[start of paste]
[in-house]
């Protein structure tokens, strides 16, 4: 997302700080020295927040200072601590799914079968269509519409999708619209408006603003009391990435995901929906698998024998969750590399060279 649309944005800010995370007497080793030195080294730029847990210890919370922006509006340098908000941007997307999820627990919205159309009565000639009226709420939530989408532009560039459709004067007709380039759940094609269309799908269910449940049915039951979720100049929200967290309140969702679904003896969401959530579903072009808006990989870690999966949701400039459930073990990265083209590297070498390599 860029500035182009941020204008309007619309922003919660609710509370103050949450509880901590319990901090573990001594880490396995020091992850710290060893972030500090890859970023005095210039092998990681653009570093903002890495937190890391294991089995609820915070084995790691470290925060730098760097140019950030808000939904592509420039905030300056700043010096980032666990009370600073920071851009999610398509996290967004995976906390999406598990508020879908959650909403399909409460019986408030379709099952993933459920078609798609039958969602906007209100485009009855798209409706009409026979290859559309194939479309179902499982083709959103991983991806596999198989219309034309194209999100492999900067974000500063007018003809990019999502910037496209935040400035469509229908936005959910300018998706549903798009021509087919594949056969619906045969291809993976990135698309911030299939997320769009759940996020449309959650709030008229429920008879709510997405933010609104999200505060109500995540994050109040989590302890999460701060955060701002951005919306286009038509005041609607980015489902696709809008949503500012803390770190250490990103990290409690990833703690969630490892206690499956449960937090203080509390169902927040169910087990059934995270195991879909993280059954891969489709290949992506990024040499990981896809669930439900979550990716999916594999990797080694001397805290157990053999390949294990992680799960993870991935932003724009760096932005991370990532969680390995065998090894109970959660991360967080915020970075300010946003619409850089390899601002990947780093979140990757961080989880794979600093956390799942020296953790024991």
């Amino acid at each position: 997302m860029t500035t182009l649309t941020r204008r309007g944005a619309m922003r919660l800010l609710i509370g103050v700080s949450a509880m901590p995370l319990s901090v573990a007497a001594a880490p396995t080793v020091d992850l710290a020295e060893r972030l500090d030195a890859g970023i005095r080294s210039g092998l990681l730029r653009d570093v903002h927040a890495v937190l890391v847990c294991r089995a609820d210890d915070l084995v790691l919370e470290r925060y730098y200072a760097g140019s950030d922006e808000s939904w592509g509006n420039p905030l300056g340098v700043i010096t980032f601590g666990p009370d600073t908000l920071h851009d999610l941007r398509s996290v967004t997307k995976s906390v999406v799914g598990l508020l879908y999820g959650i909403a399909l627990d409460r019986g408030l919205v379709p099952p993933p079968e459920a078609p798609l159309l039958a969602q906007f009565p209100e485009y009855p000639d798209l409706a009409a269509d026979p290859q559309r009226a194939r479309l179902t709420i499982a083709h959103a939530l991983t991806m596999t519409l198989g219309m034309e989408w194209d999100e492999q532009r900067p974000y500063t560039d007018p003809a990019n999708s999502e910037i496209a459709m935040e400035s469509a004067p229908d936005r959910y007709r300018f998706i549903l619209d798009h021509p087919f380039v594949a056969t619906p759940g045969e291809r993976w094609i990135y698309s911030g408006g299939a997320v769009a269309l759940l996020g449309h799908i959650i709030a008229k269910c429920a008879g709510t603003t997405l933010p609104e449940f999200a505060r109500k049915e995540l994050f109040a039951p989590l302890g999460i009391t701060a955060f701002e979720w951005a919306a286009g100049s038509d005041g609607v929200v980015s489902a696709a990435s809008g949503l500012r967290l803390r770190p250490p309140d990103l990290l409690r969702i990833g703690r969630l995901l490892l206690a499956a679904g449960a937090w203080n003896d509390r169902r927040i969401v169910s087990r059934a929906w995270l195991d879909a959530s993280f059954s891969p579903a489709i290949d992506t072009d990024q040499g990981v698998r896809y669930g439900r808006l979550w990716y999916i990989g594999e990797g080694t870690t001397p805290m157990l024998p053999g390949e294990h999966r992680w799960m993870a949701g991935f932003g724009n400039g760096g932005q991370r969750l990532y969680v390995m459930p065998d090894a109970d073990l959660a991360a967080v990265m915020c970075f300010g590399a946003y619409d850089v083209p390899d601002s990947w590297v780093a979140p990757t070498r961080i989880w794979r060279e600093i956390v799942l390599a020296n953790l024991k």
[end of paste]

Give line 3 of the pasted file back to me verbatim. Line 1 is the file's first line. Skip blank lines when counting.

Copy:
């Amino acid at each position: 997302m860029t500035t182009l649309t941020r204008r309007g944005a619309m922003r919660l800010l609710i509370g103050v700080s949450a509880m901590p995370l319990s901090v573990a007497a001594a880490p396995t080793v020091d992850l710290a020295e060893r972030l500090d030195a890859g970023i005095r080294s210039g092998l990681l730029r653009d570093v903002h927040a890495v937190l890391v847990c294991r089995a609820d210890d915070l084995v790691l919370e470290r925060y730098y200072a760097g140019s950030d922006e808000s939904w592509g509006n420039p905030l300056g340098v700043i010096t980032f601590g666990p009370d600073t908000l920071h851009d999610l941007r398509s996290v967004t997307k995976s906390v999406v799914g598990l508020l879908y999820g959650i909403a399909l627990d409460r019986g408030l919205v379709p099952p993933p079968e459920a078609p798609l159309l039958a969602q906007f009565p209100e485009y009855p000639d798209l409706a009409a269509d026979p290859q559309r009226a194939r479309l179902t709420i499982a083709h959103a939530l991983t991806m596999t519409l198989g219309m034309e989408w194209d999100e492999q532009r900067p974000y500063t560039d007018p003809a990019n999708s999502e910037i496209a459709m935040e400035s469509a004067p229908d936005r959910y007709r300018f998706i549903l619209d798009h021509p087919f380039v594949a056969t619906p759940g045969e291809r993976w094609i990135y698309s911030g408006g299939a997320v769009a269309l759940l996020g449309h799908i959650i709030a008229k269910c429920a008879g709510t603003t997405l933010p609104e449940f999200a505060r109500k049915e995540l994050f109040a039951p989590l302890g999460i009391t701060a955060f701002e979720w951005a919306a286009g100049s038509d005041g609607v929200v980015s489902a696709a990435s809008g949503l500012r967290l803390r770190p250490p309140d990103l990290l409690r969702i990833g703690r969630l995901l490892l206690a499956a679904g449960a937090w203080n003896d509390r169902r927040i969401v169910s087990r059934a929906w995270l195991d879909a959530s993280f059954s891969p579903a489709i290949d992506t072009d990024q040499g990981v698998r896809y669930g439900r808006l979550w990716y999916i990989g594999e990797g080694t870690t001397p805290m157990l024998p053999g390949e294990h999966r992680w799960m993870a949701g991935f932003g724009n400039g760096g932005q991370r969750l990532y969680v390995m459930p065998d090894a109970d073990l959660a991360a967080v990265m915020c970075f300010g590399a946003y619409d850089v083209p390899d601002s990947w590297v780093a979140p990757t070498r961080i989880w794979r060279e600093i956390v799942l390599a020296n953790l024991k």